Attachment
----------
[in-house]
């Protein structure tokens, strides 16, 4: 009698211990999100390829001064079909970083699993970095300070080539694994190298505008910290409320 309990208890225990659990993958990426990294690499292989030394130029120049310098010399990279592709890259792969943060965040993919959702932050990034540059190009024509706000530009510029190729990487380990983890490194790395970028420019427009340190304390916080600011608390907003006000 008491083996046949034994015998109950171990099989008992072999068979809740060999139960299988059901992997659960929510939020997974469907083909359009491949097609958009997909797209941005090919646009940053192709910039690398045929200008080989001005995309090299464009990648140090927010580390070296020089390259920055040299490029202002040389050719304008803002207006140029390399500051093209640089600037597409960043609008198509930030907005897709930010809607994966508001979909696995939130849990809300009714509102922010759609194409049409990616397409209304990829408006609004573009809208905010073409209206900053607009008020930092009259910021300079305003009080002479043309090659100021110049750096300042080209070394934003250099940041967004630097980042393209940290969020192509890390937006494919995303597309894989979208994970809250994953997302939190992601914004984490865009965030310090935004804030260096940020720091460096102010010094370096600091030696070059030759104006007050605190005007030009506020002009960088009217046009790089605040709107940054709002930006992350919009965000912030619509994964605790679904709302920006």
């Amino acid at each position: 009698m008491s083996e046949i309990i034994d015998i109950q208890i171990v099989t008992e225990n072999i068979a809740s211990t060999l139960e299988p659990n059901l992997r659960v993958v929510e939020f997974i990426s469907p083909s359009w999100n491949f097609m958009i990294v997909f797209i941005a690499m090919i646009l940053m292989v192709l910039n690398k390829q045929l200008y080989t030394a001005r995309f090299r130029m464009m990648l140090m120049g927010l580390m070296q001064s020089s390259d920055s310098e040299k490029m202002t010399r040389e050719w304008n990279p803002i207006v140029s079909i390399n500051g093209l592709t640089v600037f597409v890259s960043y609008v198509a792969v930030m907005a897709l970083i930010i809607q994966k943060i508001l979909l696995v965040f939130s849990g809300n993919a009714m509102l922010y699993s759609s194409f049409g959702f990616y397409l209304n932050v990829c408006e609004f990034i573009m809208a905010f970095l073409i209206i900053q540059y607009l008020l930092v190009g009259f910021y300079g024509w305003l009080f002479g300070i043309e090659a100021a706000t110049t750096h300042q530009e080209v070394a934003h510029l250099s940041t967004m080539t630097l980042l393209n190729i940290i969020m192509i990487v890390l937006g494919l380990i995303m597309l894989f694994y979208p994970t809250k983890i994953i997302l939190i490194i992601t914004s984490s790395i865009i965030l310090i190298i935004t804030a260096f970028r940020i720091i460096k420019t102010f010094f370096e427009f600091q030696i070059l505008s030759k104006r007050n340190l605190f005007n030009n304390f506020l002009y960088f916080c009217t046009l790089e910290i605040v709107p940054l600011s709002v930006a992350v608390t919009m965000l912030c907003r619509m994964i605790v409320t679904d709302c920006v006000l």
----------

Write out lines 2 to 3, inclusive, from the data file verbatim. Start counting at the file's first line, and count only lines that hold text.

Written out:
């Protein structure tokens, strides 16, 4: 009698211990999100390829001064079909970083699993970095300070080539694994190298505008910290409320 309990208890225990659990993958990426990294690499292989030394130029120049310098010399990279592709890259792969943060965040993919959702932050990034540059190009024509706000530009510029190729990487380990983890490194790395970028420019427009340190304390916080600011608390907003006000 008491083996046949034994015998109950171990099989008992072999068979809740060999139960299988059901992997659960929510939020997974469907083909359009491949097609958009997909797209941005090919646009940053192709910039690398045929200008080989001005995309090299464009990648140090927010580390070296020089390259920055040299490029202002040389050719304008803002207006140029390399500051093209640089600037597409960043609008198509930030907005897709930010809607994966508001979909696995939130849990809300009714509102922010759609194409049409990616397409209304990829408006609004573009809208905010073409209206900053607009008020930092009259910021300079305003009080002479043309090659100021110049750096300042080209070394934003250099940041967004630097980042393209940290969020192509890390937006494919995303597309894989979208994970809250994953997302939190992601914004984490865009965030310090935004804030260096940020720091460096102010010094370096600091030696070059030759104006007050605190005007030009506020002009960088009217046009790089605040709107940054709002930006992350919009965000912030619509994964605790679904709302920006």
């Amino acid at each position: 009698m008491s083996e046949i309990i034994d015998i109950q208890i171990v099989t008992e225990n072999i068979a809740s211990t060999l139960e299988p659990n059901l992997r659960v993958v929510e939020f997974i990426s469907p083909s359009w999100n491949f097609m958009i990294v997909f797209i941005a690499m090919i646009l940053m292989v192709l910039n690398k390829q045929l200008y080989t030394a001005r995309f090299r130029m464009m990648l140090m120049g927010l580390m070296q001064s020089s390259d920055s310098e040299k490029m202002t010399r040389e050719w304008n990279p803002i207006v140029s079909i390399n500051g093209l592709t640089v600037f597409v890259s960043y609008v198509a792969v930030m907005a897709l970083i930010i809607q994966k943060i508001l979909l696995v965040f939130s849990g809300n993919a009714m509102l922010y699993s759609s194409f049409g959702f990616y397409l209304n932050v990829c408006e609004f990034i573009m809208a905010f970095l073409i209206i900053q540059y607009l008020l930092v190009g009259f910021y300079g024509w305003l009080f002479g300070i043309e090659a100021a706000t110049t750096h300042q530009e080209v070394a934003h510029l250099s940041t967004m080539t630097l980042l393209n190729i940290i969020m192509i990487v890390l937006g494919l380990i995303m597309l894989f694994y979208p994970t809250k983890i994953i997302l939190i490194i992601t914004s984490s790395i865009i965030l310090i190298i935004t804030a260096f970028r940020i720091i460096k420019t102010f010094f370096e427009f600091q030696i070059l505008s030759k104006r007050n340190l605190f005007n030009n304390f506020l002009y960088f916080c009217t046009l790089e910290i605040v709107p940054l600011s709002v930006a992350v608390t919009m965000l912030c907003r619509m994964i605790v409320t679904d709302c920006v006000l």